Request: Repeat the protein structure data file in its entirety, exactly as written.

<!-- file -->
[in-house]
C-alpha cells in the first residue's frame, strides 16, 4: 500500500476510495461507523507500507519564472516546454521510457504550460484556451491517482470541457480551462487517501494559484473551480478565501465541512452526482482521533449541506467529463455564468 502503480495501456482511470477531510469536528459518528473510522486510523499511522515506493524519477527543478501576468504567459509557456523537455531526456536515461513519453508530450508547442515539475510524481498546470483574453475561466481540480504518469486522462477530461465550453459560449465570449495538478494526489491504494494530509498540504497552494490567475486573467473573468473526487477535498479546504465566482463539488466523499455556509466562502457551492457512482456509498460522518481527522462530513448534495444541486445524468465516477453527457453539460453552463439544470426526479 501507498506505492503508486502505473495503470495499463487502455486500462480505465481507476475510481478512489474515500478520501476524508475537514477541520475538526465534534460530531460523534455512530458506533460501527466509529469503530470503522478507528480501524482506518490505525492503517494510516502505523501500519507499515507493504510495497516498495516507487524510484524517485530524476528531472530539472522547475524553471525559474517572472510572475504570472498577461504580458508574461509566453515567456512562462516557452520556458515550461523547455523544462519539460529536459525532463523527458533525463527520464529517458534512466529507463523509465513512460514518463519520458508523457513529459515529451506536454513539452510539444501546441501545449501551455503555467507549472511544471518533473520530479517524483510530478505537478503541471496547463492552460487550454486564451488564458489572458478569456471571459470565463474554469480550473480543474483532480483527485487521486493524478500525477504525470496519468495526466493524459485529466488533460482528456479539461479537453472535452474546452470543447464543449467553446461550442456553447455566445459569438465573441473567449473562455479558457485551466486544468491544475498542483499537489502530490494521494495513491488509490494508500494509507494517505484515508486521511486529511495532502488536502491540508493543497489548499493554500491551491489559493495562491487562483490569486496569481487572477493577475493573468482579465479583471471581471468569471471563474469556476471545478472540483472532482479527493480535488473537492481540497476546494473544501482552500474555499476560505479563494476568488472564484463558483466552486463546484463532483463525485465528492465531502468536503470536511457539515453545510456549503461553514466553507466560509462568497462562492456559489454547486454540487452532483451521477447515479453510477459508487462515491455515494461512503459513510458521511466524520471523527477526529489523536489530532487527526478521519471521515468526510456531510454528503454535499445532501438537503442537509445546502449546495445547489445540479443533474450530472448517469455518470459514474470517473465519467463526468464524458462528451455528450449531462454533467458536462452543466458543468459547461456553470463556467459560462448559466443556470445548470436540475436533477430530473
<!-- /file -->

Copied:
[in-house]
C-alpha cells in the first residue's frame, strides 16, 4: 500500500476510495461507523507500507519564472516546454521510457504550460484556451491517482470541457480551462487517501494559484473551480478565501465541512452526482482521533449541506467529463455564468 502503480495501456482511470477531510469536528459518528473510522486510523499511522515506493524519477527543478501576468504567459509557456523537455531526456536515461513519453508530450508547442515539475510524481498546470483574453475561466481540480504518469486522462477530461465550453459560449465570449495538478494526489491504494494530509498540504497552494490567475486573467473573468473526487477535498479546504465566482463539488466523499455556509466562502457551492457512482456509498460522518481527522462530513448534495444541486445524468465516477453527457453539460453552463439544470426526479 501507498506505492503508486502505473495503470495499463487502455486500462480505465481507476475510481478512489474515500478520501476524508475537514477541520475538526465534534460530531460523534455512530458506533460501527466509529469503530470503522478507528480501524482506518490505525492503517494510516502505523501500519507499515507493504510495497516498495516507487524510484524517485530524476528531472530539472522547475524553471525559474517572472510572475504570472498577461504580458508574461509566453515567456512562462516557452520556458515550461523547455523544462519539460529536459525532463523527458533525463527520464529517458534512466529507463523509465513512460514518463519520458508523457513529459515529451506536454513539452510539444501546441501545449501551455503555467507549472511544471518533473520530479517524483510530478505537478503541471496547463492552460487550454486564451488564458489572458478569456471571459470565463474554469480550473480543474483532480483527485487521486493524478500525477504525470496519468495526466493524459485529466488533460482528456479539461479537453472535452474546452470543447464543449467553446461550442456553447455566445459569438465573441473567449473562455479558457485551466486544468491544475498542483499537489502530490494521494495513491488509490494508500494509507494517505484515508486521511486529511495532502488536502491540508493543497489548499493554500491551491489559493495562491487562483490569486496569481487572477493577475493573468482579465479583471471581471468569471471563474469556476471545478472540483472532482479527493480535488473537492481540497476546494473544501482552500474555499476560505479563494476568488472564484463558483466552486463546484463532483463525485465528492465531502468536503470536511457539515453545510456549503461553514466553507466560509462568497462562492456559489454547486454540487452532483451521477447515479453510477459508487462515491455515494461512503459513510458521511466524520471523527477526529489523536489530532487527526478521519471521515468526510456531510454528503454535499445532501438537503442537509445546502449546495445547489445540479443533474450530472448517469455518470459514474470517473465519467463526468464524458462528451455528450449531462454533467458536462452543466458543468459547461456553470463556467459560462448559466443556470445548470436540475436533477430530473